Support the National Film Preservation Foundation
One week each year, moving-image related bloggers take time to raise money for the fine work of the National Film Preservation Foundation.
This is that week – in fact, the Blogathon ends today, although that needn’t prevent you donating to the cause, whenever you happen to read this post.
The NFPF deserves all the support it can get. Its fine work in preserving early film is explained on its website. (http://www.filmpreservation.org/). The San Francisco-based organization is a nonprofit created by the U.S. Congress to help save America’s film heritage. The NFPF is the charitable affiliate of the National Film Preservation Board of the Library of Congress.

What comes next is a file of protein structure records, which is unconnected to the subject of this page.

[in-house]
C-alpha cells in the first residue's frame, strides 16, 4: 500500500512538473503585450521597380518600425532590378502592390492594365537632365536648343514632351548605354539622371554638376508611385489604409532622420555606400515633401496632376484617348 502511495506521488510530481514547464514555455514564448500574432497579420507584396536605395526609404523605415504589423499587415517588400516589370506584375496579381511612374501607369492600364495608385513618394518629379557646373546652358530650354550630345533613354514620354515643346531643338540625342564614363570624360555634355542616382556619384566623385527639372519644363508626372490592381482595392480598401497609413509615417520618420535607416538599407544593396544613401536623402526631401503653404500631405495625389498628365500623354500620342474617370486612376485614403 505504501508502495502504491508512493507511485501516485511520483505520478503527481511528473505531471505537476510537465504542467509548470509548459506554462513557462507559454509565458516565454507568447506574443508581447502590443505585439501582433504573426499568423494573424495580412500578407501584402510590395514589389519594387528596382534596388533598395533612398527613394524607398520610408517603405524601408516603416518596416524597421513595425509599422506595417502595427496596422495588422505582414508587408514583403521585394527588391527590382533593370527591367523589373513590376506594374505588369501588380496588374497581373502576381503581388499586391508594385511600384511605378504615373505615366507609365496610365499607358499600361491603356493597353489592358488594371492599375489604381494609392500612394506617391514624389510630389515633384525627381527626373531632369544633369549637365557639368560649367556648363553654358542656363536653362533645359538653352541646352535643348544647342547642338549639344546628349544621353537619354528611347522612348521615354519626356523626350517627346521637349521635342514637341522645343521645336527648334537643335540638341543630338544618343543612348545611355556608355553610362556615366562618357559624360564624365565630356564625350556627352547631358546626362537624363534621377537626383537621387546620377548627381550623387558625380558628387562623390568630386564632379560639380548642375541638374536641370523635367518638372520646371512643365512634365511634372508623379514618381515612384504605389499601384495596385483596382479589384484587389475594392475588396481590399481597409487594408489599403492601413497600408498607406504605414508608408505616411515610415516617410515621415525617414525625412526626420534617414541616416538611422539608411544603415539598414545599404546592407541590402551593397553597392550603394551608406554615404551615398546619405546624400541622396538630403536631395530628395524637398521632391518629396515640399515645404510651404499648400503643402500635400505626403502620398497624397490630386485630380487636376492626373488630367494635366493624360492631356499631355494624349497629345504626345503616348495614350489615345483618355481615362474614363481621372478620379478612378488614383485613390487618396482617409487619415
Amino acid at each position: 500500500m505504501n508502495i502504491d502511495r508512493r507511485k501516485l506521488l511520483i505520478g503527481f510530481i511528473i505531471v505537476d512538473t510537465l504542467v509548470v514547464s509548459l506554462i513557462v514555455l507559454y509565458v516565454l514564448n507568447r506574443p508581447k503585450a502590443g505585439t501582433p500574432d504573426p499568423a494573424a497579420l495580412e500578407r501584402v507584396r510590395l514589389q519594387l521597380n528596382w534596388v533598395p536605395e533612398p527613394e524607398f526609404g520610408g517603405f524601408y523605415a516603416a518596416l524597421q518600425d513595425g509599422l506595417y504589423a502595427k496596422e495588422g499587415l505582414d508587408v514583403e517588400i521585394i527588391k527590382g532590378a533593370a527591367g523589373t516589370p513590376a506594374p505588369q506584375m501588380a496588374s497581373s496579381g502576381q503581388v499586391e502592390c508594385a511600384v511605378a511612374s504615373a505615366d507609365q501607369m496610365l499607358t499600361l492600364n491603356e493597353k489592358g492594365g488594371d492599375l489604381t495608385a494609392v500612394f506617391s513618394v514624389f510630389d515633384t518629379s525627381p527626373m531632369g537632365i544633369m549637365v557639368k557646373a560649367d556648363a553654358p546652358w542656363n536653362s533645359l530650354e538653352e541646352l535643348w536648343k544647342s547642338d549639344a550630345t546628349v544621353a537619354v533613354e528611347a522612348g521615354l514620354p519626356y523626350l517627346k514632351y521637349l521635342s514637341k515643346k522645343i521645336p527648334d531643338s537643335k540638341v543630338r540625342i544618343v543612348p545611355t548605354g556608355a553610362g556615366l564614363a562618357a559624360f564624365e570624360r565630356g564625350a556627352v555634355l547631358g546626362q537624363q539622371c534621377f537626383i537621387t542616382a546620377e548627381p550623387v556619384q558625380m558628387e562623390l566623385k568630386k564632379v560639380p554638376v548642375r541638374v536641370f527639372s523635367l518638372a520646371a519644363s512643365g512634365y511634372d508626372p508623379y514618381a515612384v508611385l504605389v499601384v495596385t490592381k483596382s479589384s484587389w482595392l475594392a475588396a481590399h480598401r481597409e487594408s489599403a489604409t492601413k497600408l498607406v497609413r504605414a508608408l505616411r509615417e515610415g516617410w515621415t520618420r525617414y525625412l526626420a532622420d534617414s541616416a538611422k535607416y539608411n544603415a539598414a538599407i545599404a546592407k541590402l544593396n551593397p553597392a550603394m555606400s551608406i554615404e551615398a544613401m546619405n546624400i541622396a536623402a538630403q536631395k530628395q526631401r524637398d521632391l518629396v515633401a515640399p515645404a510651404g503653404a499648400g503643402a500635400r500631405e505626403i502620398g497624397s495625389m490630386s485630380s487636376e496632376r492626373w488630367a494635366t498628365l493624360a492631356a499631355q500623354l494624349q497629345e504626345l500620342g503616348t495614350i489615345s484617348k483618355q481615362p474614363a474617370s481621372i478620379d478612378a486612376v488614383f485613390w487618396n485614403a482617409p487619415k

The Blogathon is a project of Ferdy on Films (http://www.ferdyonfilms.com/), The Self-Styled Siren (http://selfstyledsiren.blogspot.com/), and This Island Rod (http://thisislandrod.blogspot.com/), three popular film bloggers. Marilyn Ferdinand and Roderick Heath operate the first, Farran Nehme the second, and Roderick Heath the third. The blogs feature classic and silent film reviews among their diverse offerings.
This year’s theme is Hitchcock, and specifically the need for additional work in preserving and restoring the 1924 melodrama, The White Shadow. Hitchcock was the assistant director (working with director Graham Cutts), and the film gave notice of what was to come. Hitchcock was credited as set designer, production designer, editor, and writer.
Missing footage of the film turned up in 2010 in New Zealand. As it happens, Moving Image Archive News contributing writer Caylin Smith saw the work-in-progress last year at the Pordenone silent film festival. Here report is republished, below.